IAVI and African Vaccine Manufacturing Initiative host virtual forum
Which continent represents 14% of the world’s population but only 0.1% of the world's vaccine production? The answer is: Africa. Fewer than 10 African countries are self-sufficient in vaccine procurement and most continue to rely on UNICEF and Gavi, the Vaccine Alliance, for the supply of routine vaccinations, totaling over 1.5 billion doses annually. This overreliance on external supplies amid the COVID-19 pandemic has further underscored the urgent need for locally produced and accessible vaccines as a public health security measure.
The pandemic has also spurred progress, led by African leaders’ recent pledge to increase the share of vaccines manufactured in Africa from 1% to 60% by 2040; a memorandum of understanding between the Coalition for Epidemic Preparedness Innovations and the African Union Commission to enhance vaccine R&D and manufacturing in Africa; and a World Health Organization (WHO) initiative to expand the capacity of low- and middle-income countries (LMICs) to produce COVID-19 vaccines. It is against this backdrop that IAVI and the African Vaccine Manufacturing Initiative (AVMI) hosted a virtual forum to unpack the vaccine development and manufacturing landscape in Africa on Aug. 26.
“Vaccines Security in Africa – Which Way Next?” brought together researchers, policymakers, pharmaceutical/biotech companies, civil society organizations, and the media to discuss and advocate for pathways toward a sustainable vaccine development and manufacturing ecosystem backed with sustainable financing, strategic partnerships, innovative financing approaches, and domestic resource mobilization. Forum participants also highlighted opportunities to accelerate vaccine development and manufacturing in Africa. Speakers included representatives of Africa Centres for Disease Control and Prevention (CDC), AVMI, IAVI, WHO, and WHO Regional office for Africa (WHO/AFRO).
Keynote speaker Dr. Lindiwe Makubalo, assistant regional director, WHO/AFRO, stated that now is not the time to ask for political will, but rather political action, leadership, and practical support aimed at accelerating sustainable access to vaccines on the continent. She noted that COVID-19 presents new opportunities for action in domestic vaccine manufacturing and reiterated WHO’s commitment to partnering with governments, policymakers, and regulators to support a sustainable market for locally produced vaccines.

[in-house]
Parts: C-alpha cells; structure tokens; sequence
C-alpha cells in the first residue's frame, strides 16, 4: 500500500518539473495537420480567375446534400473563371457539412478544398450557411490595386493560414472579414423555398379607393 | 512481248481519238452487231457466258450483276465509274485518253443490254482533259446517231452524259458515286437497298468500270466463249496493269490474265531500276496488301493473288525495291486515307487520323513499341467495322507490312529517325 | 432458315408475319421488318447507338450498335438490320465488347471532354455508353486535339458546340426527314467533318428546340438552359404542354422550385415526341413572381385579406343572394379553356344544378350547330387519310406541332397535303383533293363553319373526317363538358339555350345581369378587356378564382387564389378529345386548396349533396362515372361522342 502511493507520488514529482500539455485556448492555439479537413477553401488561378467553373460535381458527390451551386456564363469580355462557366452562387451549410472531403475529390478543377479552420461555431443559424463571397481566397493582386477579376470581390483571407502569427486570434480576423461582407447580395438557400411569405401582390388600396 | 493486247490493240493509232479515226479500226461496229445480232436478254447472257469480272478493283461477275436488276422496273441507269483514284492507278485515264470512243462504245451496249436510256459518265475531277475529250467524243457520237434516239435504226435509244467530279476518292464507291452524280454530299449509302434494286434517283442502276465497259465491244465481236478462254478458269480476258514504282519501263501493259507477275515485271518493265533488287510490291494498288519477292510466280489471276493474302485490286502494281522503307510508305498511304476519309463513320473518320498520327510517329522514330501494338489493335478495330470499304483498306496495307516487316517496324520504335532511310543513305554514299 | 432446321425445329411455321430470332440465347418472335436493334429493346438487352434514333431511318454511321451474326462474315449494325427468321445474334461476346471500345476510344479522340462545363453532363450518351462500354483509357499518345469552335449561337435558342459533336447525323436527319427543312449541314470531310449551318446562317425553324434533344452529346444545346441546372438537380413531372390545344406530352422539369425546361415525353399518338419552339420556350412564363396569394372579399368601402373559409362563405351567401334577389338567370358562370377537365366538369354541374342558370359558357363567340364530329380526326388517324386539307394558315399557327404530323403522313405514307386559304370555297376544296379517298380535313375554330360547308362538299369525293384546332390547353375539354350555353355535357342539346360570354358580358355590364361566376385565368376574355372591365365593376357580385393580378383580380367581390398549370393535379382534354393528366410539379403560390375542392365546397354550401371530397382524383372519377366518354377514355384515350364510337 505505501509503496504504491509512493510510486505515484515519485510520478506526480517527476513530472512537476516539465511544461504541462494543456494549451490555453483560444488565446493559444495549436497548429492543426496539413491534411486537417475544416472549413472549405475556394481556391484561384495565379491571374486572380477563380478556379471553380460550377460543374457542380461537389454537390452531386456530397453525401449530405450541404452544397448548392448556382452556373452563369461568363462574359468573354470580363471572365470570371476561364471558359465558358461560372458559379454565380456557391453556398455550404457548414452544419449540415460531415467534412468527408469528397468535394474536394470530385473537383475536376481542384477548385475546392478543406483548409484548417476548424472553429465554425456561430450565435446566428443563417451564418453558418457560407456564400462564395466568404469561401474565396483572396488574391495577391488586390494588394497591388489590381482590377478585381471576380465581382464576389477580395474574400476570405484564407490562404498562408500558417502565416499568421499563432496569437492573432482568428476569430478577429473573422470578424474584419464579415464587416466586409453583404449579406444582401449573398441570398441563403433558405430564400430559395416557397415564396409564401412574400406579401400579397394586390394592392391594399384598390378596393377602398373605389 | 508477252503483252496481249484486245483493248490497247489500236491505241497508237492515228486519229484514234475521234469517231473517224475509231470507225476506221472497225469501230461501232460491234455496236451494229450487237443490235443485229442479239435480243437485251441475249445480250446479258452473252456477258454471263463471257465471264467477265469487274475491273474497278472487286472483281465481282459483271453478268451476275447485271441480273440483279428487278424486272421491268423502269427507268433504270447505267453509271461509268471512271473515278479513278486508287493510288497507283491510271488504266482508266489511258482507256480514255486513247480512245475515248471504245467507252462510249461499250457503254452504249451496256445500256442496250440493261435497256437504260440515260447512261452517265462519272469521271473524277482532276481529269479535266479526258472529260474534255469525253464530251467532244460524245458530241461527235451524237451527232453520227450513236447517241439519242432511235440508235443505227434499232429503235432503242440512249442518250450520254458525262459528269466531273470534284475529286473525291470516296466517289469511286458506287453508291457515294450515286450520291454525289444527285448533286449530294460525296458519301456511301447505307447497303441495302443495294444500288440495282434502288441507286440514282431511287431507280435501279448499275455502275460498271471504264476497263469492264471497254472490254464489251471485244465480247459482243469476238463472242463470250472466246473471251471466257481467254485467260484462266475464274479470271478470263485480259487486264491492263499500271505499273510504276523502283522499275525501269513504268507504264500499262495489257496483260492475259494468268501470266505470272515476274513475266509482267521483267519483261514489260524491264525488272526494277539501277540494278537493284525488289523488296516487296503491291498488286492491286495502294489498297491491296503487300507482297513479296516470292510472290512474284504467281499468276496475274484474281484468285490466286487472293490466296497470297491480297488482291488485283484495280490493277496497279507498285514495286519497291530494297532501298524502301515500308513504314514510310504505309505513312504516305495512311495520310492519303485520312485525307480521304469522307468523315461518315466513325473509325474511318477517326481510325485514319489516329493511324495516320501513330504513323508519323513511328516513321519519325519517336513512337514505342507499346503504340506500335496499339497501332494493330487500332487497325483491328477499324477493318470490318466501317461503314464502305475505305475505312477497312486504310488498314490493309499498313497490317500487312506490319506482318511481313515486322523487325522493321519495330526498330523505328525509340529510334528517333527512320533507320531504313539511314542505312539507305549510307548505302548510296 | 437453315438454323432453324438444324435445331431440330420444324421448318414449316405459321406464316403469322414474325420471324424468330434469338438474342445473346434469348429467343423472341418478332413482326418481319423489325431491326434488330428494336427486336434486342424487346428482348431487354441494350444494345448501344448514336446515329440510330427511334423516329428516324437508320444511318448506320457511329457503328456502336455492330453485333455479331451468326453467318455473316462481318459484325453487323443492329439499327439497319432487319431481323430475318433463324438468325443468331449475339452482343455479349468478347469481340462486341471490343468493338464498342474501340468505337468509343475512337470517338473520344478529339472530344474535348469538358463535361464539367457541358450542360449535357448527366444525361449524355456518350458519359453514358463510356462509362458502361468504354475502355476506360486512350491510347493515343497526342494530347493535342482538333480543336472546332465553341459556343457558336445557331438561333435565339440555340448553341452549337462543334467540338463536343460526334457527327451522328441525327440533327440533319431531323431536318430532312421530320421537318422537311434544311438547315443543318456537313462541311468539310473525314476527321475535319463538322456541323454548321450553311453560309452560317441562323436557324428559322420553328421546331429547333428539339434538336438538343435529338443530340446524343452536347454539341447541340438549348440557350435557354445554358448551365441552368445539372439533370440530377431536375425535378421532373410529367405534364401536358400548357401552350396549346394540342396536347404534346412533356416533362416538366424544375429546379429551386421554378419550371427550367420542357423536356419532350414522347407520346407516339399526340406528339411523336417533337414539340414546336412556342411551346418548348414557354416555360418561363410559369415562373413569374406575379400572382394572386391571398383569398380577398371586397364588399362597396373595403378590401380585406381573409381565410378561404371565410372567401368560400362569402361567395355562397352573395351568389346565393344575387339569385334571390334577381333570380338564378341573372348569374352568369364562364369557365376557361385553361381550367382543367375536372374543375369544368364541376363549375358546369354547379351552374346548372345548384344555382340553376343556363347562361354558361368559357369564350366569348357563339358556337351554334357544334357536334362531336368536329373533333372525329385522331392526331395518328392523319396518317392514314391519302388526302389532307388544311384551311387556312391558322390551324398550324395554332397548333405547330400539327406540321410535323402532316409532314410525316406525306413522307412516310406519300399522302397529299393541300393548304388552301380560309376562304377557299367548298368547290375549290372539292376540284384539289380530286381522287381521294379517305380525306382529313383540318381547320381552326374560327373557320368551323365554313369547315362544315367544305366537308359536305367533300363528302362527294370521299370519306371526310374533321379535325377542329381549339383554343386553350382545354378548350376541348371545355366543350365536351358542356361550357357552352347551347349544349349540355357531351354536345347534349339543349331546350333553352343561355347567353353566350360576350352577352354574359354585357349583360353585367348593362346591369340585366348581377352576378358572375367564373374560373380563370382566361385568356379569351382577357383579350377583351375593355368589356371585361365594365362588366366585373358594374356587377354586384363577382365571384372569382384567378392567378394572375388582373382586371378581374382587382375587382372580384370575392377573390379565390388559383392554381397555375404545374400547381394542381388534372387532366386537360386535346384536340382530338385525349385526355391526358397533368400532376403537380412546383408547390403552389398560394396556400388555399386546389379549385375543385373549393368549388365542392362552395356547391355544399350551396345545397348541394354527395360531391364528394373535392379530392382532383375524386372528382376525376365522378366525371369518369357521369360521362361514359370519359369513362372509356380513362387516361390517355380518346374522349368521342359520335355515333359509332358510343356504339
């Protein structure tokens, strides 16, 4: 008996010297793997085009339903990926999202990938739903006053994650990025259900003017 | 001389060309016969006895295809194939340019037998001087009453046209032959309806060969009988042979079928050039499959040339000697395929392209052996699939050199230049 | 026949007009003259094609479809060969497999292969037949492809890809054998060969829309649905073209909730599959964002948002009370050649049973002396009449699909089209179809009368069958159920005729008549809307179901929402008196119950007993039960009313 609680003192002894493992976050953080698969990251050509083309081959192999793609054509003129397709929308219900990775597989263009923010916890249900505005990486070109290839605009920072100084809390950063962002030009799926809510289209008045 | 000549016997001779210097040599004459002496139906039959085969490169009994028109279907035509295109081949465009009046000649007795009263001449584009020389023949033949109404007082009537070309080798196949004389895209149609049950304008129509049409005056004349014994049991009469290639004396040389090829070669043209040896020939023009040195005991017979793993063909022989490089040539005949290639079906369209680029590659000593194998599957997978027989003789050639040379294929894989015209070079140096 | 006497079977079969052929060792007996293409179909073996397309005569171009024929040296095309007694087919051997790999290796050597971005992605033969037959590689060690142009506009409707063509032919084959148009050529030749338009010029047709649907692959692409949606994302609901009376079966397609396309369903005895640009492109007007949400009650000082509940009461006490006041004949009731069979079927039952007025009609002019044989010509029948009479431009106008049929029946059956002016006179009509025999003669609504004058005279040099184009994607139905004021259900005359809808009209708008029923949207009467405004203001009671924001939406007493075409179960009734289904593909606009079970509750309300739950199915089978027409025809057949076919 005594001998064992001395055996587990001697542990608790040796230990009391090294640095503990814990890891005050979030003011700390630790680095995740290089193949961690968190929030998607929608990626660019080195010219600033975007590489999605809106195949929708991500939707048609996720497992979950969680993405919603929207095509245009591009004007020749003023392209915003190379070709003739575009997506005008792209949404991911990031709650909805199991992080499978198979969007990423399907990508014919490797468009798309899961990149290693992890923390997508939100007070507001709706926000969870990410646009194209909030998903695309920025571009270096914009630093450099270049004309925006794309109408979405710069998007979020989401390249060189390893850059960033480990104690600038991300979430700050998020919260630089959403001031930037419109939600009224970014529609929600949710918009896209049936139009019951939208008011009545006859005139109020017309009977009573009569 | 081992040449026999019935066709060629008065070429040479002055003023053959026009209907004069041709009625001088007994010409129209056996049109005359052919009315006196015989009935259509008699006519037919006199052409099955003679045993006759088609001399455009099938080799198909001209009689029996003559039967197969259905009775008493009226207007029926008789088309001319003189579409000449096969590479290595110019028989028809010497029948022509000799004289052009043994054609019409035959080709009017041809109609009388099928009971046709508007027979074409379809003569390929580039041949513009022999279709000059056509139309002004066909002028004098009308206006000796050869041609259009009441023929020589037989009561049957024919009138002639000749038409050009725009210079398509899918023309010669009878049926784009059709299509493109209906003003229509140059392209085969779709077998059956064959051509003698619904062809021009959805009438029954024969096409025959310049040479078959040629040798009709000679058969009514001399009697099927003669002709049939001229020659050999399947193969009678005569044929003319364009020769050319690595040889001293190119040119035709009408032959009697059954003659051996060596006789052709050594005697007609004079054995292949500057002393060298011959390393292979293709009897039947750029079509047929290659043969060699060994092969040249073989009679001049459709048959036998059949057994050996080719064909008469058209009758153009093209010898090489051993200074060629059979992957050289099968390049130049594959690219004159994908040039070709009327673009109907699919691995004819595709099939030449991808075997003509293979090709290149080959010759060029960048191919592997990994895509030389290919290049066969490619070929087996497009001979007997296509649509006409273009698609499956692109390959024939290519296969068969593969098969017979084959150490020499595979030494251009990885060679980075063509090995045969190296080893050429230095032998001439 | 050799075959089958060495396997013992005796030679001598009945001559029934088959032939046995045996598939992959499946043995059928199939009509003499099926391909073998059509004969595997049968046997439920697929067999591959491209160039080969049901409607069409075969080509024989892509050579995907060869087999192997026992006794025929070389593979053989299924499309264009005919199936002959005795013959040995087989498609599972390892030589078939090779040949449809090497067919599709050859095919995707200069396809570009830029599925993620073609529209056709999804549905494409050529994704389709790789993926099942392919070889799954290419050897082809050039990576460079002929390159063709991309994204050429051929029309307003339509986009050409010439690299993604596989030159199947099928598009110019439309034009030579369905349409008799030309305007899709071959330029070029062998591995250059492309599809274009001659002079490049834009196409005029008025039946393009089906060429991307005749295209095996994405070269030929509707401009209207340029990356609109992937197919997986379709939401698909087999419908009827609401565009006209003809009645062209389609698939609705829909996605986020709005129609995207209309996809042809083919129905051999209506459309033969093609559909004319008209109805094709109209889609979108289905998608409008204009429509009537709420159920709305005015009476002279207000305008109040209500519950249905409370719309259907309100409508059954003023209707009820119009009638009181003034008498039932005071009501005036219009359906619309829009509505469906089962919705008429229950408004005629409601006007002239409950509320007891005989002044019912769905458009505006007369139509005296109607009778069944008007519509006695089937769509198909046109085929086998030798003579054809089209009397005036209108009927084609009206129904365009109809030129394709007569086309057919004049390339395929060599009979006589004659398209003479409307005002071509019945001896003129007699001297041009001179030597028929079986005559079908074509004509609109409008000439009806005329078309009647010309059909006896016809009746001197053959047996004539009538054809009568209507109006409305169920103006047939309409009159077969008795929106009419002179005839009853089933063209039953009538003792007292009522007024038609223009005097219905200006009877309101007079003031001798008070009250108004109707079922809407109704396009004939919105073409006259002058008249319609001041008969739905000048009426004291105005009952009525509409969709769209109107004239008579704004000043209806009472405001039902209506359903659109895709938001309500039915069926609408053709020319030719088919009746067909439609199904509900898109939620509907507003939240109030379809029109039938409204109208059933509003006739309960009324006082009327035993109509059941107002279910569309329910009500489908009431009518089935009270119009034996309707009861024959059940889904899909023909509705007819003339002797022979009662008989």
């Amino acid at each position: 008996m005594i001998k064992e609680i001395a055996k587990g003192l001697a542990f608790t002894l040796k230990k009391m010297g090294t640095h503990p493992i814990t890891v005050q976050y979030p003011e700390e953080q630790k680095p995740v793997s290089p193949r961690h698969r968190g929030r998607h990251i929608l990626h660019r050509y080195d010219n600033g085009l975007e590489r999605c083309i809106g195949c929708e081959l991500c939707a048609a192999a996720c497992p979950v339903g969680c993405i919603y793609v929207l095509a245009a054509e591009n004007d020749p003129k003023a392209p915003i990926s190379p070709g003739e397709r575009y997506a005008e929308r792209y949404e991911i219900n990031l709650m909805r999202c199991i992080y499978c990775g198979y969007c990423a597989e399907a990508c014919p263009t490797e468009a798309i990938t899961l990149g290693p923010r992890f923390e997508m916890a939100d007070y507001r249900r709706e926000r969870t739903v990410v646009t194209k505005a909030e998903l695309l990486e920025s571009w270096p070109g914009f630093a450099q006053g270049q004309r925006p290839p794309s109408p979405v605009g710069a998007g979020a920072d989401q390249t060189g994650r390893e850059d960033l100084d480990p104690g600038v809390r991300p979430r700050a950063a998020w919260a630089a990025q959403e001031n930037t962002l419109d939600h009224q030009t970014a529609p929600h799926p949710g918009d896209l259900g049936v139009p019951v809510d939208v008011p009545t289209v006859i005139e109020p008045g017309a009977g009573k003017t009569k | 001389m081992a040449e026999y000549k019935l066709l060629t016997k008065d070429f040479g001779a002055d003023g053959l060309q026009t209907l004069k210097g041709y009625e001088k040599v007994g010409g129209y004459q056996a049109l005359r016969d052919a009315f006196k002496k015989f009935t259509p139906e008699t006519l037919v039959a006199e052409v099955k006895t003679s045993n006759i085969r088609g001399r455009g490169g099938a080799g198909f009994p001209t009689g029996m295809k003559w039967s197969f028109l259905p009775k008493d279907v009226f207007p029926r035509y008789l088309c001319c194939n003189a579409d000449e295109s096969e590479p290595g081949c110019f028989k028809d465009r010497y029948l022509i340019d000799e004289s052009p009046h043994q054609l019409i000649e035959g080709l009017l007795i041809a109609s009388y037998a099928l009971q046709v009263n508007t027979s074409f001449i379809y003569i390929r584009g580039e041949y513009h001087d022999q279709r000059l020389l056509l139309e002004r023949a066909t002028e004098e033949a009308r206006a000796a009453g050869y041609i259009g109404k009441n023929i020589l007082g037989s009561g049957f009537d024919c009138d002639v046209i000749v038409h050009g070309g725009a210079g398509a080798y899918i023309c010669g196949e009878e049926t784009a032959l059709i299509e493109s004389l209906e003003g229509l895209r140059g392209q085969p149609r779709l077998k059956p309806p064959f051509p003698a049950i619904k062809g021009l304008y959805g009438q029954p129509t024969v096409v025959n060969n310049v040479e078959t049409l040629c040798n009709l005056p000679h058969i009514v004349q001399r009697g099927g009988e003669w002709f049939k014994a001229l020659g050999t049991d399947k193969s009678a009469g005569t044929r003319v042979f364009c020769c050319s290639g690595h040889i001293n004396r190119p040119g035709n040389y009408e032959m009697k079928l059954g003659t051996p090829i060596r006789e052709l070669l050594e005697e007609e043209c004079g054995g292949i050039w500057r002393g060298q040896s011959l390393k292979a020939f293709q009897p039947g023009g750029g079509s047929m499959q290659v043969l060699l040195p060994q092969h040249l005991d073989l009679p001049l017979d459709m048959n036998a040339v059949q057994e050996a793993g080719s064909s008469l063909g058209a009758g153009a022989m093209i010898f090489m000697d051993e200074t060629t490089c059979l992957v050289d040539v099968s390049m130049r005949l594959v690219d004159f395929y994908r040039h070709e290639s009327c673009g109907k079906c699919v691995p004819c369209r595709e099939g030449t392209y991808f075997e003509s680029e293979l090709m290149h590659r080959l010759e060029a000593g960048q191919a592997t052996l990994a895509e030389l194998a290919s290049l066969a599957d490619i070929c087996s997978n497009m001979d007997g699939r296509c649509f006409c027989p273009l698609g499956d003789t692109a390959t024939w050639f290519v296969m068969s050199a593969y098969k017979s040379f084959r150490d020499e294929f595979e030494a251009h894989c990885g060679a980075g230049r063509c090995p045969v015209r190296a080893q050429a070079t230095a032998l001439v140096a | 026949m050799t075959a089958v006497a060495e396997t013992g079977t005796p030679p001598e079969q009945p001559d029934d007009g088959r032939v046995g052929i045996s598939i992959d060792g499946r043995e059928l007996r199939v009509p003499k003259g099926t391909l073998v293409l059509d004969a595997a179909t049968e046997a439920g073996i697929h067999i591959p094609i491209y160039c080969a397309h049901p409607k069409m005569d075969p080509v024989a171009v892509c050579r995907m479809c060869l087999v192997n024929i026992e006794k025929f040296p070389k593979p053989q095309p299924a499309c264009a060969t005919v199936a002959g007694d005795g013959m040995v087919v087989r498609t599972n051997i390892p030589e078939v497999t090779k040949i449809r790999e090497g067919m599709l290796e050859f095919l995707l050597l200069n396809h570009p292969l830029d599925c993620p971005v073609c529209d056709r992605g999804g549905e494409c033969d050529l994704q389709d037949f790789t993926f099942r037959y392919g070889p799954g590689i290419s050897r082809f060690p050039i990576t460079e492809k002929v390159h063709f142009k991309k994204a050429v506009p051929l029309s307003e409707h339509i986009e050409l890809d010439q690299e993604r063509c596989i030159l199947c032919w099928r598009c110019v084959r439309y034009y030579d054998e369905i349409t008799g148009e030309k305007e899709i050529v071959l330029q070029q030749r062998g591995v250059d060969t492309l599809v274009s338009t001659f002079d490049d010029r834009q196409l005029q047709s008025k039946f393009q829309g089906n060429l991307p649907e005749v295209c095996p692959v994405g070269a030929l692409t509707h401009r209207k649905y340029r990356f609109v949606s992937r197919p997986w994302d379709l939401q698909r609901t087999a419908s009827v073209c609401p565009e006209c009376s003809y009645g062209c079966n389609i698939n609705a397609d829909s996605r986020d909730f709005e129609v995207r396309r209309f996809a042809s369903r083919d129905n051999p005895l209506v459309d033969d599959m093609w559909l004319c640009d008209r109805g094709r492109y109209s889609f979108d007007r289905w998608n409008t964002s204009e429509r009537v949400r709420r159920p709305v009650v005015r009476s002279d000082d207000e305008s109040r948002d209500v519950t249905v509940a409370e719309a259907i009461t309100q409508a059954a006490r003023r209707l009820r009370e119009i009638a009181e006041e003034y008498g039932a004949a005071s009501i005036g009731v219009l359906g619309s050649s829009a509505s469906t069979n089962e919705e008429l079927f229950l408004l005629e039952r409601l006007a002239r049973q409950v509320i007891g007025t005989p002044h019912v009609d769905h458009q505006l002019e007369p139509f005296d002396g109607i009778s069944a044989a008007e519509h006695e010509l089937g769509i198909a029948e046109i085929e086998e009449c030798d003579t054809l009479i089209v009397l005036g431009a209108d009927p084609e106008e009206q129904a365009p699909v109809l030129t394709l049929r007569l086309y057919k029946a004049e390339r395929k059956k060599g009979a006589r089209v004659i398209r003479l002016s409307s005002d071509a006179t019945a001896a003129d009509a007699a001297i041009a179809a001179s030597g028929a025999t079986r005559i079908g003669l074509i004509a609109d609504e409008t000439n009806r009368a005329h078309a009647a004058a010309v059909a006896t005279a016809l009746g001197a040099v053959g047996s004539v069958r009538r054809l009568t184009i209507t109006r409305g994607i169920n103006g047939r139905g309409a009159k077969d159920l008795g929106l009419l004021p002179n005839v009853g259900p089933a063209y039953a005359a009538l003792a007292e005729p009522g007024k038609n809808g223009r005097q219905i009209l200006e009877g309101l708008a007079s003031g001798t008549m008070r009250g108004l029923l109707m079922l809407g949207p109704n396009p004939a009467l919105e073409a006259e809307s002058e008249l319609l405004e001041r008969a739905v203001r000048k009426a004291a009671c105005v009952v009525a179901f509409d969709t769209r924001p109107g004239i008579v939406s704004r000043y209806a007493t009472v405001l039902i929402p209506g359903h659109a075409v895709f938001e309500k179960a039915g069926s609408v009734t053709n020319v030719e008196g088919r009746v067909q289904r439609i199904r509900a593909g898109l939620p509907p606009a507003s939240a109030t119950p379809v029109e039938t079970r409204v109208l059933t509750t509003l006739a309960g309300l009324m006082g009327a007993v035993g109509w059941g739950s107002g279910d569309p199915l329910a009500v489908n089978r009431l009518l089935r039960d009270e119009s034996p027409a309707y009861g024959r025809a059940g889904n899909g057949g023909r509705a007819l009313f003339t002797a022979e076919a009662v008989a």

“Establishing vaccine manufacturing capacity in Africa has emerged as the only sustainable solution that can guarantee security of vaccine supply in the fight against vaccine preventable diseases and also in the fight against pandemic diseases,” she said.
Dr. Nicaise Ndembi, chief science advisor, Africa CDC, unpacked the organization’s plans to accelerate vaccine production in Africa through strengthened human and institutional R&D capacity. Dr. Ndembi acknowledged the CDC’s existing enablers such as rich partnerships and reiterated the need for actors to make a business case for investments in vaccine R&D. On his part, Martin Friede, coordinator, Initiative for Vaccine Research Immunization, Vaccines and Biologicals Department, WHO, shared insights on the WHO’s recently established multilateral technology transfer hubs, which serve to accelerate vaccine manufacturing and supply in African and other LMICs. Providing perspectives on the WHO ‘hub and spoke’ technology transfer model, he further noted that WHO is currently supporting a South African consortium to establish the first COVID mRNA vaccine technology transfer hub. The technology transfer hubs are training facilities where the technology is established at industrial scale and clinical development performed. Interested manufacturers from LMICs can receive training and any necessary licenses to the technology, while WHO and partners bring in the production know-how, quality control, and necessary licenses to a single entity to facilitate a broad and rapid technology transfer to multiple recipients.
AVMI founding member and forum co-host Patrick Tippo drove the discussion on how to deal with infrastructural, regulatory, and market barriers to create an enabling environment for domestic vaccine production. He also highlighted the challenges and opportunities for regional manufacturing collaboration.
“To enable a vaccine manufacturing ecosystem in Africa, we must consider the workforce and the target market, just as much as the technology, equipment, and capacity. At the end of the day one size does not fit all,” he said.
Dr. Brenda Okech, director of Uganda Virus Research Institute-IAVI, called upon partners to duly focus on HIV prevention research (vaccines and monoclonal antibodies). She made the case for prioritizing HIV vaccine development in Africa, highlighting what it would take to bridge discovery research to vaccine manufacturing. She further underlined the mechanisms for adopting an end-to-end product development approach and shared the vision, capabilities, and opportunities of HIV vaccine development.
“Africa continues to bear the greatest burden of HIV/AIDS, and thus it only makes sense if the continent concentrated its efforts and investments towards eradicating the disease burden,” she said. “An HIV vaccine, if added to the current HIV prevention toolbox, will help us achieve the goal of ending the HIV/AIDS epidemic,” she added.
A Q&A session brought all the discussions together, highlighting the practical steps that can be taken in the next six months to realize the vision of vaccine manufacture in Africa. Outputs of this forum will feed into the development of a roadmap on the next steps in product development and manufacturing on the continent. The forum complements other ongoing discussions that seek to prompt Africa’s leaders toward ramping up capacity in vaccine manufacturing and boost the continent’s regulatory bodies for medicines.
Watch the recorded webinar here.